F. Scott Fitzgerald 's The Great Gatsby Essay

1769 Words Dec 1st, 2015 8 Pages
In The Great Gatsby, the narrator, Nick Carraway tells the reader the story about a man that fascinated him while he was in New York. Nick met Gatsby at an elaborate party. It is later revealed that Gatsby is passionate about Nick’s cousin, Daisy. Gatsby then makes it his mission to steal Daisy away from her husband. He tries to give her what little she doesn’t already have in order to woo her away. This all backfires terribly at the end for Jay Gatsby. F. Scott Fitzgerald’s The Great Gatsby is a story showing the corruption in America after the “Great War,” but it also journeys deeper than that and portrays Jay Gatsby as a Christ figure. Jay seems to be a corrupt character that aspires to greatness in a corrupt world by using corrupt methods, but proves to have a good heart. F. Scott Fitzgerald uses different ways, such as characters, colors, and biblical allusions to portray symbolism in The Great Gatsby.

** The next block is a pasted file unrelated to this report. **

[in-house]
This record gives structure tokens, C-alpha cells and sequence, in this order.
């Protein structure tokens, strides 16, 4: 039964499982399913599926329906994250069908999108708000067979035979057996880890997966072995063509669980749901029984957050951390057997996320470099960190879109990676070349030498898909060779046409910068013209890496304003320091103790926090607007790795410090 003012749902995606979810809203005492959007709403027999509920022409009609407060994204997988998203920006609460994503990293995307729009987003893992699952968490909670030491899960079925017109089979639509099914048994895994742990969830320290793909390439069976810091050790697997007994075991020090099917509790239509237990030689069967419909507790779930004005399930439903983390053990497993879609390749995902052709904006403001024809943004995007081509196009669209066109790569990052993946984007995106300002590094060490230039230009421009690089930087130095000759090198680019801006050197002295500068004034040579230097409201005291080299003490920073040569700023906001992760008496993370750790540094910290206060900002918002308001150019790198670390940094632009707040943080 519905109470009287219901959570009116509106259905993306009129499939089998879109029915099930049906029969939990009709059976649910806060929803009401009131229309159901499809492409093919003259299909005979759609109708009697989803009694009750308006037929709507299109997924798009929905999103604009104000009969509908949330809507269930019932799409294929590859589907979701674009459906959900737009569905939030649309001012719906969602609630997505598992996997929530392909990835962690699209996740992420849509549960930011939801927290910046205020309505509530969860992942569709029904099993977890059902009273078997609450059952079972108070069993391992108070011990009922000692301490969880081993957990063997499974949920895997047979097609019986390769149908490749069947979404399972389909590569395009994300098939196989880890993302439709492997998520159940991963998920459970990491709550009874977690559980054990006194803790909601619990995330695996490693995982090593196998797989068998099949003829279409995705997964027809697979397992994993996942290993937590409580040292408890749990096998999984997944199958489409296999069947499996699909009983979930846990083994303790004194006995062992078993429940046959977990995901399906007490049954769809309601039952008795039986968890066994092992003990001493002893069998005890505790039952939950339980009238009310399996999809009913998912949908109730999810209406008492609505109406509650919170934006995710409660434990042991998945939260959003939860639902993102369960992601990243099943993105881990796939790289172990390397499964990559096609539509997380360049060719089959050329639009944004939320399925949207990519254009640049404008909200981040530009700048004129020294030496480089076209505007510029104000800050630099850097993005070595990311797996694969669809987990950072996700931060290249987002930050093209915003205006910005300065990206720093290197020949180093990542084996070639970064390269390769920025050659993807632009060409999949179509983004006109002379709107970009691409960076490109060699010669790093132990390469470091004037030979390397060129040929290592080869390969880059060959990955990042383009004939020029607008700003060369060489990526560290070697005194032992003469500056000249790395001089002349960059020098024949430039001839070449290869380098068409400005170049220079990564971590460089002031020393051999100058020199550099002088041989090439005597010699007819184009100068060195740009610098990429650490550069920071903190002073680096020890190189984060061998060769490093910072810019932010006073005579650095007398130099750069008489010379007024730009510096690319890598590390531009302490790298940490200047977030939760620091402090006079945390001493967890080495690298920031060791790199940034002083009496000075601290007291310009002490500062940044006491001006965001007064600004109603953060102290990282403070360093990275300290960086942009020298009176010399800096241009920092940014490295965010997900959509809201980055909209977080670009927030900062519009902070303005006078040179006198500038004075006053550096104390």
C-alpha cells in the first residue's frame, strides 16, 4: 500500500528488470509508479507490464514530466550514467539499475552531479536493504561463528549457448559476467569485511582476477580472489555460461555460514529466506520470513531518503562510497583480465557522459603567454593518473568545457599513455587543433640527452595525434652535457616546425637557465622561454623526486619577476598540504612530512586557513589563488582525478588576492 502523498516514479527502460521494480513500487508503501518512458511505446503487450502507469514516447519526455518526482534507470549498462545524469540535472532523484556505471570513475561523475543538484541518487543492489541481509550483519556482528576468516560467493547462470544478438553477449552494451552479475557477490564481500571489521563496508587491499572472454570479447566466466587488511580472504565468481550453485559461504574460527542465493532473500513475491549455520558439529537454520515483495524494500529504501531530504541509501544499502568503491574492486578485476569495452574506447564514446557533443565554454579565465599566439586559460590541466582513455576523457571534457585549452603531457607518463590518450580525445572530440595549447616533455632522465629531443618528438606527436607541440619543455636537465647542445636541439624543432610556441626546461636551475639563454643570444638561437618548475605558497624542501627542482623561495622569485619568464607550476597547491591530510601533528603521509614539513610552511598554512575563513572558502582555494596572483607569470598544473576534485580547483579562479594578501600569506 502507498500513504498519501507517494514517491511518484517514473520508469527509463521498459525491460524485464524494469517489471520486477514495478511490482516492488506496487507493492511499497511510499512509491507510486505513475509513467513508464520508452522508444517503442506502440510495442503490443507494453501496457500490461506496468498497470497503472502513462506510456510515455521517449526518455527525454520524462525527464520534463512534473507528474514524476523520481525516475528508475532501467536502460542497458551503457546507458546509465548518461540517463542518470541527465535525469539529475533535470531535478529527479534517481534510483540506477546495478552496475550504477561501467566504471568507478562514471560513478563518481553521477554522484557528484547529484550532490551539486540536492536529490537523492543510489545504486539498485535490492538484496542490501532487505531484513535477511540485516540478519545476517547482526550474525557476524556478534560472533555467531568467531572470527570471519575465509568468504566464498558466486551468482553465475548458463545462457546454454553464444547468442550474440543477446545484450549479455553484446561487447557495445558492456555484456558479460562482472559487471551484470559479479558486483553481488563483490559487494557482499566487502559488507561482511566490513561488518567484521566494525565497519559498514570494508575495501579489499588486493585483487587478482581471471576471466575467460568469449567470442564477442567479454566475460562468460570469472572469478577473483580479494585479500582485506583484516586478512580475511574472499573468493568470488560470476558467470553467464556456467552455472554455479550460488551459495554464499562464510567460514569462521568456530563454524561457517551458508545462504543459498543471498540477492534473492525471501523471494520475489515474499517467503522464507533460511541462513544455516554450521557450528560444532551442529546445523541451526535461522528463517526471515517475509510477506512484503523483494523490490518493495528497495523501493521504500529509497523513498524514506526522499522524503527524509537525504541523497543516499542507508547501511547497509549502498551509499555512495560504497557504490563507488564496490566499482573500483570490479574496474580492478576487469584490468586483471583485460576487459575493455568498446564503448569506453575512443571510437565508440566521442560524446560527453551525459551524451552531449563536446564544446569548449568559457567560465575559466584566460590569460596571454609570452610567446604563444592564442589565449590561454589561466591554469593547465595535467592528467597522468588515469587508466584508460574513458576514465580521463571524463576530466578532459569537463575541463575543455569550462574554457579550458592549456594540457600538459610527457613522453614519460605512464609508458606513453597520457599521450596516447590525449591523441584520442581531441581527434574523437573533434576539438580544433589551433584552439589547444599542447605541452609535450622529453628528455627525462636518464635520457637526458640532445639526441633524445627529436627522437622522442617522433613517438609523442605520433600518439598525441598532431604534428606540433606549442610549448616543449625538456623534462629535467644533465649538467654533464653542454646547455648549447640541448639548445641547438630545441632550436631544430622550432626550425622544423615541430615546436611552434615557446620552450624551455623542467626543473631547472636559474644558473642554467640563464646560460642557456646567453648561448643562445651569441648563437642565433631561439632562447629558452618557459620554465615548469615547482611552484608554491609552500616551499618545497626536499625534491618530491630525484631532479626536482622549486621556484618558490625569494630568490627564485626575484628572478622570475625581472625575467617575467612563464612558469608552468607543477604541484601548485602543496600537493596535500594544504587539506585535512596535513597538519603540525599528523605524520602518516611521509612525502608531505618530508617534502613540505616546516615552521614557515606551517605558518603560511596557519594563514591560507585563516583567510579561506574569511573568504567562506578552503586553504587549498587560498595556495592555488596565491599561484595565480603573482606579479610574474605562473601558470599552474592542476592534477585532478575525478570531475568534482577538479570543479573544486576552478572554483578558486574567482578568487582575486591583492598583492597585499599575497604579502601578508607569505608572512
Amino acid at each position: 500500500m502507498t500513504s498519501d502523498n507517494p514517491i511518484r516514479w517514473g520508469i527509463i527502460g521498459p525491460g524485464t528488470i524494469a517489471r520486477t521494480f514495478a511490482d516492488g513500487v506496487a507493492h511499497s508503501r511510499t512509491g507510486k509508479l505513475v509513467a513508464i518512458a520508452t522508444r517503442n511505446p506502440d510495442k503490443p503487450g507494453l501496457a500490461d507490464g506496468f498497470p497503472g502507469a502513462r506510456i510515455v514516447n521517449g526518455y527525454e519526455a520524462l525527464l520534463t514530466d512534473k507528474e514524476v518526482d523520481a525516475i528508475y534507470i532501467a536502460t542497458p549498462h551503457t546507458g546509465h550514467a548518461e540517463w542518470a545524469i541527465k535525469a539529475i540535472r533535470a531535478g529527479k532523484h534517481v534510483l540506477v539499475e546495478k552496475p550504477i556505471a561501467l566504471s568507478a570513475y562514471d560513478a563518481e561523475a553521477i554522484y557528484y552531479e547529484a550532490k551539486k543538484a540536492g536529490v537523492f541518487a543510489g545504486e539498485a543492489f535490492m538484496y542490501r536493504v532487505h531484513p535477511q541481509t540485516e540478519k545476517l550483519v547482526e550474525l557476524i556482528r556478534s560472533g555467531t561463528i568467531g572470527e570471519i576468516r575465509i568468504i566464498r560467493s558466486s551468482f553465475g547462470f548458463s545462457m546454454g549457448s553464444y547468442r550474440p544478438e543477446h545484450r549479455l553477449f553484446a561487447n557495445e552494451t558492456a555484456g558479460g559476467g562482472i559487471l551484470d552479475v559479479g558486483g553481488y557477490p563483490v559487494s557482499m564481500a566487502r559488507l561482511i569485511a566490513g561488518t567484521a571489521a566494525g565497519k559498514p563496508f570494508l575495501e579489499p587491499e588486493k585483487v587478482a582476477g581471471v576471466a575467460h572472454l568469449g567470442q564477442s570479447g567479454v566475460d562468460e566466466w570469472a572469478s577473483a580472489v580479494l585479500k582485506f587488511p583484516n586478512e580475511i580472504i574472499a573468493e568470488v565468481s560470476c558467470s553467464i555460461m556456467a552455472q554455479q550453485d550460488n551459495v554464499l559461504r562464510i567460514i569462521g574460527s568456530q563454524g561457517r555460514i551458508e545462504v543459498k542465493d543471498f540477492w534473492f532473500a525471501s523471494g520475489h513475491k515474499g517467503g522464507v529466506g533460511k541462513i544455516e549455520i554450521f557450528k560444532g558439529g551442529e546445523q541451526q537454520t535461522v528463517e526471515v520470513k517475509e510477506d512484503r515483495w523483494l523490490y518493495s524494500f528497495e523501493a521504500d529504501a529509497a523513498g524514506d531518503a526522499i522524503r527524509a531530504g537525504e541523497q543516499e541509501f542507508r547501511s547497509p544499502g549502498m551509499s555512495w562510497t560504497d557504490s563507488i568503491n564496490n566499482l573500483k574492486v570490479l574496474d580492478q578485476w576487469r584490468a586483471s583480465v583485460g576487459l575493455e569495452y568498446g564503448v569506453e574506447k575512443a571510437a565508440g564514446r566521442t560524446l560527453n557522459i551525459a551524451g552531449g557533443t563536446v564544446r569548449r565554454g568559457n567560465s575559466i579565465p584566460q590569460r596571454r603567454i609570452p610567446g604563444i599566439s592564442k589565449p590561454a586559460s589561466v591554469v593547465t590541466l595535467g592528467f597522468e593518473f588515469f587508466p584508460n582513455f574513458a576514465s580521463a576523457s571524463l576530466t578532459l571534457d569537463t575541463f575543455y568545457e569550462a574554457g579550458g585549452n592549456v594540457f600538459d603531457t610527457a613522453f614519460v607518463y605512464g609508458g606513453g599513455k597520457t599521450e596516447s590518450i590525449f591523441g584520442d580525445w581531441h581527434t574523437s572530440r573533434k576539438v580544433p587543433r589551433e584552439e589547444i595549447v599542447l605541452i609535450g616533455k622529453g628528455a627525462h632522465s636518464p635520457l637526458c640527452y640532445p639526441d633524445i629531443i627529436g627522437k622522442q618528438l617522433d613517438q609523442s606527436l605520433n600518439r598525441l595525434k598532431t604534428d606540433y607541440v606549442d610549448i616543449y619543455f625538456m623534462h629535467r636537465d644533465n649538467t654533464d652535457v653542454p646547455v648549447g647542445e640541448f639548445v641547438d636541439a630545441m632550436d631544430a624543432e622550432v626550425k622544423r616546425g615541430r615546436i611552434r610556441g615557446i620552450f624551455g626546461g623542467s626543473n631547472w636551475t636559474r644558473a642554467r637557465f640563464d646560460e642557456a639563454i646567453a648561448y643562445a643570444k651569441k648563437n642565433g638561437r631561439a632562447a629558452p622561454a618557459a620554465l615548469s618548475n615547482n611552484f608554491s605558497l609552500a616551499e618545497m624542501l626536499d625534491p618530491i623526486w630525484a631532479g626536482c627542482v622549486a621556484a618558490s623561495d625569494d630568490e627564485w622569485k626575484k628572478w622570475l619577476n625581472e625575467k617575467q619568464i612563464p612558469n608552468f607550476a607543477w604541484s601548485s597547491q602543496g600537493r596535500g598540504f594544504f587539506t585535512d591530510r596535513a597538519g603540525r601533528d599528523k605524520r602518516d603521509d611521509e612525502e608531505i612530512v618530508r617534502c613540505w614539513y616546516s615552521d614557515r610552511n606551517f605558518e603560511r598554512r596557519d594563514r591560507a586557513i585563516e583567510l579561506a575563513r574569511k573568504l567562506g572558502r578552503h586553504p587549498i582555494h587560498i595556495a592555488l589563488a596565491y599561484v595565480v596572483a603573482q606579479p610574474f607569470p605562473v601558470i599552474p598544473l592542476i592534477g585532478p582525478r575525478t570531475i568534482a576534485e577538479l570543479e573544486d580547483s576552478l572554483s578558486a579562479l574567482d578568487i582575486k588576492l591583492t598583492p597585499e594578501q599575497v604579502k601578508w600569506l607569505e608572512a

F. Scott Fitzgerald uses three primary characters to portray symbolism, those being Jay Gatsby, Tom Buchanan, and Daisy Buchanan. Jay Gatsby grew up as James Gatz in rural midwestern America. While working on the lake in the summer, he joins a wealthy man named Dan Cody, who made his fortune by silver mining, and travels and enjoys luxuries and wants these for himself. He then comes east to New York and becomes an elitist among the high end personalities of the city. He represents the hope that every American had in the nineteen twenties, which is to come from nothing and…

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